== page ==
Johnny Depp and Amber Heard are flooding the media with news of their divorce and allegations of family violence. This blog post is not here to pick sides between Team Amber or Team Depp, but we do want to explain the difference between a Protective Order and a Temporary Restraining Order, and what to do if you need either of those.
There is a lot of confusion about how to protect yourself from family violence in Texas. Many clients approach our law firm asking for a restraining order, but what they really want is a protective order. Here is the difference:
- Temporary Restraining Order: This restrains someone from doing specific acts. Yes, it can restrain someone from committing family violence, but it can also do other things like restrain your spouse from taking money out of a bank account, restrain your spouse from traveling out of the county with the children, restrain your spouse from calling your clients and telling them lies about you, etc. There are countless requests for relief you can ask the Court for in the form of a restraining order. However, if your spouse violates a restraining order, that doesn’t mean you get to call the cops for it, and he/she goes to jail. You have to go to Court to request relief for the violation of the order. (Texas Family Code Section 6.501)
- Protective Order: A protective order protects a spouse/member of the household/child from family violence. Unlike a Temporary Restraining Order, if you receive a Protective Order from the Court, your spouse can be arrested by the police upon violation of any of its terms – anything from calling you (if it’s in the order) to showing up to your house after being served with the protective order, etc. (Definition of Family Violence: Texas Family Code Section 71.004)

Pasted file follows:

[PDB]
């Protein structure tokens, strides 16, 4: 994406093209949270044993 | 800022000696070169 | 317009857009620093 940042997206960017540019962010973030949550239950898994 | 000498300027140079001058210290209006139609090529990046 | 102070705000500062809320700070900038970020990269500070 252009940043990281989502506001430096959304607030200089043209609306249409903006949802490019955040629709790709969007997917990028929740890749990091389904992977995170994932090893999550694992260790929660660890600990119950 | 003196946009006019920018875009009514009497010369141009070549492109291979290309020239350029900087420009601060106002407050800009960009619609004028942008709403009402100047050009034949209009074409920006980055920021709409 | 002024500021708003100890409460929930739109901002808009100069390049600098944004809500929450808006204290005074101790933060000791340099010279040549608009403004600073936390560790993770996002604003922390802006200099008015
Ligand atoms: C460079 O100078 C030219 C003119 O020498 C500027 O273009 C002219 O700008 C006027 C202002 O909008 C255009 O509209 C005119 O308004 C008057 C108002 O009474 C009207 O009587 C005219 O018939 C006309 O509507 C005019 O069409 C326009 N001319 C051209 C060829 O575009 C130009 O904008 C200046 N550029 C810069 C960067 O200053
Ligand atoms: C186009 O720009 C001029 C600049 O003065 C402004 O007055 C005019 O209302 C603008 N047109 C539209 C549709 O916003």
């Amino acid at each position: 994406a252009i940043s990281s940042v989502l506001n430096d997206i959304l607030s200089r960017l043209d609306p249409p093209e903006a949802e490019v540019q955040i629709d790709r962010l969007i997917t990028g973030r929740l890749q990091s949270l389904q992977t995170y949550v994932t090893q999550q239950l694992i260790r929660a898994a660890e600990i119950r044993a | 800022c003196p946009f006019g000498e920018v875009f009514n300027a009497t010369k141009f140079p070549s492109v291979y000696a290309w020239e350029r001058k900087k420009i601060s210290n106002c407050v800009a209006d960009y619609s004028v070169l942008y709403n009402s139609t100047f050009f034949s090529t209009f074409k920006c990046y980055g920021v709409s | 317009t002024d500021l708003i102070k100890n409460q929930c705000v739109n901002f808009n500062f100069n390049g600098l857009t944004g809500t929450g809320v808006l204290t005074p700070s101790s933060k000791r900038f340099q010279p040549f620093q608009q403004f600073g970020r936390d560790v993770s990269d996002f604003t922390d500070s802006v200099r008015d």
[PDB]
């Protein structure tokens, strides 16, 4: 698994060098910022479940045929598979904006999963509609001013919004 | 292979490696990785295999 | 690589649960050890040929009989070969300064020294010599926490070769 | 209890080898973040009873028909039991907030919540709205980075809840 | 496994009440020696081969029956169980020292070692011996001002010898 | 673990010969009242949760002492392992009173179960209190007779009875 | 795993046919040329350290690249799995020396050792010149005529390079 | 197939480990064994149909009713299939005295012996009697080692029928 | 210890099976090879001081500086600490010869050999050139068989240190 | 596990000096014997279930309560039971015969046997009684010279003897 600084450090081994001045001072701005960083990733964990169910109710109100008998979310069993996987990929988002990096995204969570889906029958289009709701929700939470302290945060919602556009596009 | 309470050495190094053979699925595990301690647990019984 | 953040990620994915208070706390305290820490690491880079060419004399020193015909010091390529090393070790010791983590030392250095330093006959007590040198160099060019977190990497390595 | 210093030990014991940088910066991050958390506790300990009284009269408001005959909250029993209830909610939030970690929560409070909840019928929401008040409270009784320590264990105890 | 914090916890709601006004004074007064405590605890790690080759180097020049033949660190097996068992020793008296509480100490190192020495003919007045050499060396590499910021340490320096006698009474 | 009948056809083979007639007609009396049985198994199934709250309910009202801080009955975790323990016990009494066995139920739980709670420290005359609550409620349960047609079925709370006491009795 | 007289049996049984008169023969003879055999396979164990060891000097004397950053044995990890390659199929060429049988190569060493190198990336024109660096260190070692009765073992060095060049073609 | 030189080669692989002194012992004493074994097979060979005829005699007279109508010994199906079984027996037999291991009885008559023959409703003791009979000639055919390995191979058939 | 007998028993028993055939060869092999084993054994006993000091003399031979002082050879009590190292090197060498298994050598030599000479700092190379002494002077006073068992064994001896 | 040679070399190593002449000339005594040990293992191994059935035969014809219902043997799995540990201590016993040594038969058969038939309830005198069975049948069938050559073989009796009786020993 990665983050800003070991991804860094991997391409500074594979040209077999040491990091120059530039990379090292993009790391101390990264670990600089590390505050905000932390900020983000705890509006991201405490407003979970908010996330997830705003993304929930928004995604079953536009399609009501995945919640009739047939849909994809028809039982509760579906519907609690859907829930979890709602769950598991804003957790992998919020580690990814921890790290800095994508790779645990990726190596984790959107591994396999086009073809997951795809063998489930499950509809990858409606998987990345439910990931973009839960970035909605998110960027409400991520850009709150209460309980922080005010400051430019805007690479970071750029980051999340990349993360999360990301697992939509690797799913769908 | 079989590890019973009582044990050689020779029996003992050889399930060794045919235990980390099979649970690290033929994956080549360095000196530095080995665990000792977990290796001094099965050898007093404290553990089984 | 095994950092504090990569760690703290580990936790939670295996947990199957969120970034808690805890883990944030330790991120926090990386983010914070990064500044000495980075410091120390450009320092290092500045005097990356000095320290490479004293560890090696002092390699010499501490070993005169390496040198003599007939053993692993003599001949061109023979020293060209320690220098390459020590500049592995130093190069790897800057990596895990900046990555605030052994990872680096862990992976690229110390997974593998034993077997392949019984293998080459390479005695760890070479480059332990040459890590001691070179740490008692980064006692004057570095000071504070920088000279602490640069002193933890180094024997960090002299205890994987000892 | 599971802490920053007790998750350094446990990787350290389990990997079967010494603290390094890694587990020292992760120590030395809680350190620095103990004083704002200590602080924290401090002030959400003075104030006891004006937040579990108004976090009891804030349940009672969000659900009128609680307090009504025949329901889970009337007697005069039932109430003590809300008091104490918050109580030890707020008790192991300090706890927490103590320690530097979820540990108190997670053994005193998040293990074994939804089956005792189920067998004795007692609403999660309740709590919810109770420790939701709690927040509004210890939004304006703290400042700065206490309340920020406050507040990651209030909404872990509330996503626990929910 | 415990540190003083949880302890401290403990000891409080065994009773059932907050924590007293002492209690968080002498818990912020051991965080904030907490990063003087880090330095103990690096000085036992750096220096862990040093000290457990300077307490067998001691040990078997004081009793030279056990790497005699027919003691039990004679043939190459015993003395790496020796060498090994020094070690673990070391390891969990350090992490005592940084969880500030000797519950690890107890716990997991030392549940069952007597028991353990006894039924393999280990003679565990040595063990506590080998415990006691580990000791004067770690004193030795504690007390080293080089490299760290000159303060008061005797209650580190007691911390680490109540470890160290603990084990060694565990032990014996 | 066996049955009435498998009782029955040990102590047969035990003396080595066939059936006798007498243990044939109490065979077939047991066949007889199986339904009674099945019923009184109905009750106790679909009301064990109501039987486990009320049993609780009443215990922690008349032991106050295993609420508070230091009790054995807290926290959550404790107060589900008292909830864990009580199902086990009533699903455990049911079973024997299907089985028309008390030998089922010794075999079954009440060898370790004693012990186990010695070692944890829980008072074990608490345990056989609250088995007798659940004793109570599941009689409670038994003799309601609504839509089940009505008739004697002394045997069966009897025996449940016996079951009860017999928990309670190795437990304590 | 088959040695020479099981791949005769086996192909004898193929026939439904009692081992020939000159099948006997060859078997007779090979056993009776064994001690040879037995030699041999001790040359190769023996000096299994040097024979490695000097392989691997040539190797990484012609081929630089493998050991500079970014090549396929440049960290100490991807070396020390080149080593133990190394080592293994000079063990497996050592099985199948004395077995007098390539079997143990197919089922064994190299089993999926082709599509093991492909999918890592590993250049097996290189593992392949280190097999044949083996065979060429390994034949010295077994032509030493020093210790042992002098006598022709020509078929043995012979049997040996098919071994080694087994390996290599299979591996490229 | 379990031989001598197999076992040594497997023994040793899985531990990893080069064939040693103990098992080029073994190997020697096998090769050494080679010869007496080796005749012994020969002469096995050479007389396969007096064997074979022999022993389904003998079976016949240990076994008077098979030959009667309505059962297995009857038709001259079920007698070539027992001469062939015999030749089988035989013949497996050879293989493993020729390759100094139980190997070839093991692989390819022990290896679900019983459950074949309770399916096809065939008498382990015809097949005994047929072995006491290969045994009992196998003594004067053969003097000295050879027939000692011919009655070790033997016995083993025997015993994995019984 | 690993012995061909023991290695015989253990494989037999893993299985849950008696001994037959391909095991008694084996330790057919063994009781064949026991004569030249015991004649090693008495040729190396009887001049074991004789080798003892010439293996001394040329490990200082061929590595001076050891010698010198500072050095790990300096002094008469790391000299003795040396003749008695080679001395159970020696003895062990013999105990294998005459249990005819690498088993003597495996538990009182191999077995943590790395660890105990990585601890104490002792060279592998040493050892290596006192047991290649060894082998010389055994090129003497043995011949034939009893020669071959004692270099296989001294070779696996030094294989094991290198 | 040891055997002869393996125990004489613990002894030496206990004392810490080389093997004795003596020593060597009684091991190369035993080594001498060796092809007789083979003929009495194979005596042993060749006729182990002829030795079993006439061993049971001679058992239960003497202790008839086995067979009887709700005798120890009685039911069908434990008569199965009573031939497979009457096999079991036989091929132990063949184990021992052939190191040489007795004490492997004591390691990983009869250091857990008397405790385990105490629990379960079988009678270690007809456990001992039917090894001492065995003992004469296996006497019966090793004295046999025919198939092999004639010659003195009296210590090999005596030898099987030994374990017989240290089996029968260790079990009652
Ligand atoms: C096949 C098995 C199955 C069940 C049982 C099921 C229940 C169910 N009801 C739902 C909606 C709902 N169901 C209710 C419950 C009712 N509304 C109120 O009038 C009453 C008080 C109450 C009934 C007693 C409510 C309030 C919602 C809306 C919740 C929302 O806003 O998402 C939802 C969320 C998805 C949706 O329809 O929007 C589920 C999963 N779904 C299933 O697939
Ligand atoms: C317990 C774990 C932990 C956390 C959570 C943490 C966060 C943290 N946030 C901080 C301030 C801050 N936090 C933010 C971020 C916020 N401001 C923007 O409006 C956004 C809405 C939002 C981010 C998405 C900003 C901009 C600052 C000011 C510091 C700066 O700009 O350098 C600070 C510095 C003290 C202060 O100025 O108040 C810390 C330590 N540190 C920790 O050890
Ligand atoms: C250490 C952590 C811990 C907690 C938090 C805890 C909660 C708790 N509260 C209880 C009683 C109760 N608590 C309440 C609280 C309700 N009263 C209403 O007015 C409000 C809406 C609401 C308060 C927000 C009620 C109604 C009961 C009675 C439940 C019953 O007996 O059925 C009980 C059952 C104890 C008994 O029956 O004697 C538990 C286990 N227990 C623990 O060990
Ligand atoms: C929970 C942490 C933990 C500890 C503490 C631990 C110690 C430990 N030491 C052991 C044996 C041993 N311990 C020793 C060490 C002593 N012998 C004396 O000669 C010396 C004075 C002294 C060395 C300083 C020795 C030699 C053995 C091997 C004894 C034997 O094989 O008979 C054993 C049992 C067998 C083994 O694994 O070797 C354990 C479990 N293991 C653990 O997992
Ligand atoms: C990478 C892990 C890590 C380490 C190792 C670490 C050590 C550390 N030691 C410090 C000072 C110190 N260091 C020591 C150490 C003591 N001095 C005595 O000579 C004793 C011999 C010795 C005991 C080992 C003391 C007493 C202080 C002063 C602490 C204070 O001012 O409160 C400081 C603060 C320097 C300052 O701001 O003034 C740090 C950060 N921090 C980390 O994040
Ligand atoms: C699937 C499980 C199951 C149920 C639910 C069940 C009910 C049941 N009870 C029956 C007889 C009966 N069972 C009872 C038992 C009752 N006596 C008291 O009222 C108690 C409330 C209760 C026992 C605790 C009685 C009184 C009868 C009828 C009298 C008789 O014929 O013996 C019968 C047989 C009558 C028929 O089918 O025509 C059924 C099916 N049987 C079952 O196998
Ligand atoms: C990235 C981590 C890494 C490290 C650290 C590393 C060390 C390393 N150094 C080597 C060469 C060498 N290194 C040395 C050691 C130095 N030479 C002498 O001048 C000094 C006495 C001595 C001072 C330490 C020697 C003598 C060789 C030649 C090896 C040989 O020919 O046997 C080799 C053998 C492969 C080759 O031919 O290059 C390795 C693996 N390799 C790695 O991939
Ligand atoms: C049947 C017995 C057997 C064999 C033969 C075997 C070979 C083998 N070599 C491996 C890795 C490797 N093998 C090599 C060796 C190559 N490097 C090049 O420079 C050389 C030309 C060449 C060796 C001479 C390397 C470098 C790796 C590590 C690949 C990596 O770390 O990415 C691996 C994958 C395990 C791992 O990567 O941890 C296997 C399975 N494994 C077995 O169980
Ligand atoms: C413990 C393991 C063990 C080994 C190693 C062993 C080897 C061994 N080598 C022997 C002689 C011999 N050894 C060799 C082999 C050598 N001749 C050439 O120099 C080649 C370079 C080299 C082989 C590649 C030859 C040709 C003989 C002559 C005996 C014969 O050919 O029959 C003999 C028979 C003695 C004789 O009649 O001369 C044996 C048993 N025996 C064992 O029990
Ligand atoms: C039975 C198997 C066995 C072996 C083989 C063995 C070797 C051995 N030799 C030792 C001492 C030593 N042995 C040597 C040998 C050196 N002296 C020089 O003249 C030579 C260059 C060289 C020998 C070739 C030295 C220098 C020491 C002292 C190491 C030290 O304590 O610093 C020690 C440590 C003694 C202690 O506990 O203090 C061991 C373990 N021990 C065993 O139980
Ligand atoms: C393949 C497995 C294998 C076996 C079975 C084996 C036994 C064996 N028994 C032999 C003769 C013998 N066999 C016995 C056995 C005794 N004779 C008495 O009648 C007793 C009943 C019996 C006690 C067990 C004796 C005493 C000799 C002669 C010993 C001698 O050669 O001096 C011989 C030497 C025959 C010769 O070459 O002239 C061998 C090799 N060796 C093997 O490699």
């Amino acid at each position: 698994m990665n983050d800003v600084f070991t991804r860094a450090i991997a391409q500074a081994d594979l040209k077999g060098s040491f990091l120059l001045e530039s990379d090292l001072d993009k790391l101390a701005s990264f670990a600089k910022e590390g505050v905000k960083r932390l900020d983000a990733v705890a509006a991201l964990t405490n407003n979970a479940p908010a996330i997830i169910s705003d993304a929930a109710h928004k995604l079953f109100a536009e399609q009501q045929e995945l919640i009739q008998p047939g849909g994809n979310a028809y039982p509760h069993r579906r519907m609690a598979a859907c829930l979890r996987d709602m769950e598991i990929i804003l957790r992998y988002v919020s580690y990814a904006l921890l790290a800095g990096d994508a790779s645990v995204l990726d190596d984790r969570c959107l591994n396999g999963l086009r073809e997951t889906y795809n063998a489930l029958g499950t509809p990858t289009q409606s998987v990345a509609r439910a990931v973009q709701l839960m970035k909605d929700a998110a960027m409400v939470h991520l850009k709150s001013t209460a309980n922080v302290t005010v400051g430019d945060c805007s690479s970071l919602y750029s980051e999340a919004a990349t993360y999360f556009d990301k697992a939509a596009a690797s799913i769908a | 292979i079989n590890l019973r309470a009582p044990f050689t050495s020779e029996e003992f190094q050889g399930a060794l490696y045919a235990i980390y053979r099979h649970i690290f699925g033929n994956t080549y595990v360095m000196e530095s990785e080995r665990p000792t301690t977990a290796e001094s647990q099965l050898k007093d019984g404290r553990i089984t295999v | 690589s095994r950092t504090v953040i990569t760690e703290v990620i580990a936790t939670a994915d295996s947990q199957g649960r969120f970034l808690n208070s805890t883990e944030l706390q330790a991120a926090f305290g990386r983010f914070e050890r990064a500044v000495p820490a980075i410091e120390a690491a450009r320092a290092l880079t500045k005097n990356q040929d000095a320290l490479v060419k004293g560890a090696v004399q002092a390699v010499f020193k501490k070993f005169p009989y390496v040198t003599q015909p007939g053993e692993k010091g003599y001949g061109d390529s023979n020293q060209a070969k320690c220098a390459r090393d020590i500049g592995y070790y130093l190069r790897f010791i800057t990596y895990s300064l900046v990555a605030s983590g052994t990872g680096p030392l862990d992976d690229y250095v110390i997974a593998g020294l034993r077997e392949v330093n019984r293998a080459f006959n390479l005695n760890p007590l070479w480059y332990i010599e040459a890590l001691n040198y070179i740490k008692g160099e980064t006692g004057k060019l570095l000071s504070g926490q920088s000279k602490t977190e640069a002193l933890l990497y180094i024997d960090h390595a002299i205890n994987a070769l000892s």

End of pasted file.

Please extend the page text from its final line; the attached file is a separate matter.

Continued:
IT IS EXTREMELY IMPORTANT TO NOTE that both a temporary restraining order and a protective order are just pieces of paper and only as enforceable as YOU treat them. You MUST call the cops for a violation, and you MUST take other steps to protect yourself even if you have a protective order. It takes a certain type of person to commit family violence, and a piece of paper may not stop them from hurting you. The Courts provide these orders to threaten a perpetrator with jail time in attempts to keep you safe, but do not rely solely on them- take other measures to keep yourself safe.
Now that you know the difference between a Temporary Restraining Order and a Protective Order and the weight of their enforceability, how do you get one? And what do you do if you’ve been falsely accused of committing family violence like Johnny Depp claims? Hire a lawyer. Contact our law firm for more information.